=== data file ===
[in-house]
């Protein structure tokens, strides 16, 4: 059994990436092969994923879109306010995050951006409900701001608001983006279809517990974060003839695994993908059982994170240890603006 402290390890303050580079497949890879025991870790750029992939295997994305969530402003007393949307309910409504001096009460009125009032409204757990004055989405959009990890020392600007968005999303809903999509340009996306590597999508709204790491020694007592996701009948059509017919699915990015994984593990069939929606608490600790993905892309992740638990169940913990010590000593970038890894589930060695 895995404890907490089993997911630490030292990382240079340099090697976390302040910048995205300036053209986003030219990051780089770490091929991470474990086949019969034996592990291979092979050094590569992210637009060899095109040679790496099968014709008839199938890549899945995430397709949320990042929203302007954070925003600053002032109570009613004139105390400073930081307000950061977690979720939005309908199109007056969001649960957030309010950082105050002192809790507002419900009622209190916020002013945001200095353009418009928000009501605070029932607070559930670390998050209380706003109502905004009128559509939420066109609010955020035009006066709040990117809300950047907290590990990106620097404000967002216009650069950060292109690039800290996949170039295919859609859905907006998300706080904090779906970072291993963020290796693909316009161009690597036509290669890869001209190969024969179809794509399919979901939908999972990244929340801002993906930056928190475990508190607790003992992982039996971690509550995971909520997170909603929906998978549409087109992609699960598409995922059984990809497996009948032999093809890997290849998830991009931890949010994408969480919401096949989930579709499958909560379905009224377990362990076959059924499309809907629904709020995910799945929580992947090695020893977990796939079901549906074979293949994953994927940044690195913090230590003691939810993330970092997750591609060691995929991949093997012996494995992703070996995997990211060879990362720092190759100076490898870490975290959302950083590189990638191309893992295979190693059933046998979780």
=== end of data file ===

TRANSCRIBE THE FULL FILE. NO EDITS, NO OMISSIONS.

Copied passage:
[in-house]
């Protein structure tokens, strides 16, 4: 059994990436092969994923879109306010995050951006409900701001608001983006279809517990974060003839695994993908059982994170240890603006 402290390890303050580079497949890879025991870790750029992939295997994305969530402003007393949307309910409504001096009460009125009032409204757990004055989405959009990890020392600007968005999303809903999509340009996306590597999508709204790491020694007592996701009948059509017919699915990015994984593990069939929606608490600790993905892309992740638990169940913990010590000593970038890894589930060695 895995404890907490089993997911630490030292990382240079340099090697976390302040910048995205300036053209986003030219990051780089770490091929991470474990086949019969034996592990291979092979050094590569992210637009060899095109040679790496099968014709008839199938890549899945995430397709949320990042929203302007954070925003600053002032109570009613004139105390400073930081307000950061977690979720939005309908199109007056969001649960957030309010950082105050002192809790507002419900009622209190916020002013945001200095353009418009928000009501605070029932607070559930670390998050209380706003109502905004009128559509939420066109609010955020035009006066709040990117809300950047907290590990990106620097404000967002216009650069950060292109690039800290996949170039295919859609859905907006998300706080904090779906970072291993963020290796693909316009161009690597036509290669890869001209190969024969179809794509399919979901939908999972990244929340801002993906930056928190475990508190607790003992992982039996971690509550995971909520997170909603929906998978549409087109992609699960598409995922059984990809497996009948032999093809890997290849998830991009931890949010994408969480919401096949989930579709499958909560379905009224377990362990076959059924499309809907629904709020995910799945929580992947090695020893977990796939079901549906074979293949994953994927940044690195913090230590003691939810993330970092997750591609060691995929991949093997012996494995992703070996995997990211060879990362720092190759100076490898870490975290959302950083590189990638191309893992295979190693059933046998979780």